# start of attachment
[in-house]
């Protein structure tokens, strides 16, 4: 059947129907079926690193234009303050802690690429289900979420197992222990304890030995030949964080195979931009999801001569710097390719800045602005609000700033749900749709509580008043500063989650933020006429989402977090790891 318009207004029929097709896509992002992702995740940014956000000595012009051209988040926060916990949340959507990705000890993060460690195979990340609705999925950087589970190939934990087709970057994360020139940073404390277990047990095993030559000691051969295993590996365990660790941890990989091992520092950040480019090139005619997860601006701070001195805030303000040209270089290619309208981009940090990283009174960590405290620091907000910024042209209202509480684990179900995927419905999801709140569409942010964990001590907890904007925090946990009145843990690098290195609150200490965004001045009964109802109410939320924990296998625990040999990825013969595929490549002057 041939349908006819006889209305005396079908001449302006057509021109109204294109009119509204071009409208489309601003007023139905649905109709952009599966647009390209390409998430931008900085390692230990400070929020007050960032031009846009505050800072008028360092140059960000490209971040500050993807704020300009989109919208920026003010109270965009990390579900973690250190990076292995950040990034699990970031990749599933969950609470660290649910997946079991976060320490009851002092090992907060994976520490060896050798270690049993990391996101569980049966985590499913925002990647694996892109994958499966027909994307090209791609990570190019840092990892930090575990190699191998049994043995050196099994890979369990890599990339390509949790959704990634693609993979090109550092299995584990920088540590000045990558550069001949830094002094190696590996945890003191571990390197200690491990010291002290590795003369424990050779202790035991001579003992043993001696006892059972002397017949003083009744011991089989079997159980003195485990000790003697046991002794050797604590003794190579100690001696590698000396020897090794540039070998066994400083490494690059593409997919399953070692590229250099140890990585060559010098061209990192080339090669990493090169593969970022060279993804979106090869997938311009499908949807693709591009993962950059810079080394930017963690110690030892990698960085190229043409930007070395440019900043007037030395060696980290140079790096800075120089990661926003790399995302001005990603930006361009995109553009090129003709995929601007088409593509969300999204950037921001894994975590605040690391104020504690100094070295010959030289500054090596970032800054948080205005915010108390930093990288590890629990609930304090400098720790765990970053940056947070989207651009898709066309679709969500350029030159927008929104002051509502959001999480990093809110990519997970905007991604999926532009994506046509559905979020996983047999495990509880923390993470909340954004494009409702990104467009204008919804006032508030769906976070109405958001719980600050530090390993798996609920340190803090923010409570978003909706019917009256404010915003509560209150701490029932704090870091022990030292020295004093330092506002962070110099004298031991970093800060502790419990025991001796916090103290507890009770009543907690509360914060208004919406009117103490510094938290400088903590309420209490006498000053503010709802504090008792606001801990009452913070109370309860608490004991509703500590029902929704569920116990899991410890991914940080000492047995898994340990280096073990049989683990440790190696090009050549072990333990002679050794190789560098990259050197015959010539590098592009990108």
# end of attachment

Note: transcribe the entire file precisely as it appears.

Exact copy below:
[in-house]
């Protein structure tokens, strides 16, 4: 059947129907079926690193234009303050802690690429289900979420197992222990304890030995030949964080195979931009999801001569710097390719800045602005609000700033749900749709509580008043500063989650933020006429989402977090790891 318009207004029929097709896509992002992702995740940014956000000595012009051209988040926060916990949340959507990705000890993060460690195979990340609705999925950087589970190939934990087709970057994360020139940073404390277990047990095993030559000691051969295993590996365990660790941890990989091992520092950040480019090139005619997860601006701070001195805030303000040209270089290619309208981009940090990283009174960590405290620091907000910024042209209202509480684990179900995927419905999801709140569409942010964990001590907890904007925090946990009145843990690098290195609150200490965004001045009964109802109410939320924990296998625990040999990825013969595929490549002057 041939349908006819006889209305005396079908001449302006057509021109109204294109009119509204071009409208489309601003007023139905649905109709952009599966647009390209390409998430931008900085390692230990400070929020007050960032031009846009505050800072008028360092140059960000490209971040500050993807704020300009989109919208920026003010109270965009990390579900973690250190990076292995950040990034699990970031990749599933969950609470660290649910997946079991976060320490009851002092090992907060994976520490060896050798270690049993990391996101569980049966985590499913925002990647694996892109994958499966027909994307090209791609990570190019840092990892930090575990190699191998049994043995050196099994890979369990890599990339390509949790959704990634693609993979090109550092299995584990920088540590000045990558550069001949830094002094190696590996945890003191571990390197200690491990010291002290590795003369424990050779202790035991001579003992043993001696006892059972002397017949003083009744011991089989079997159980003195485990000790003697046991002794050797604590003794190579100690001696590698000396020897090794540039070998066994400083490494690059593409997919399953070692590229250099140890990585060559010098061209990192080339090669990493090169593969970022060279993804979106090869997938311009499908949807693709591009993962950059810079080394930017963690110690030892990698960085190229043409930007070395440019900043007037030395060696980290140079790096800075120089990661926003790399995302001005990603930006361009995109553009090129003709995929601007088409593509969300999204950037921001894994975590605040690391104020504690100094070295010959030289500054090596970032800054948080205005915010108390930093990288590890629990609930304090400098720790765990970053940056947070989207651009898709066309679709969500350029030159927008929104002051509502959001999480990093809110990519997970905007991604999926532009994506046509559905979020996983047999495990509880923390993470909340954004494009409702990104467009204008919804006032508030769906976070109405958001719980600050530090390993798996609920340190803090923010409570978003909706019917009256404010915003509560209150701490029932704090870091022990030292020295004093330092506002962070110099004298031991970093800060502790419990025991001796916090103290507890009770009543907690509360914060208004919406009117103490510094938290400088903590309420209490006498000053503010709802504090008792606001801990009452913070109370309860608490004991509703500590029902929704569920116990899991410890991914940080000492047995898994340990280096073990049989683990440790190696090009050549072990333990002679050794190789560098990259050197015959010539590098592009990108």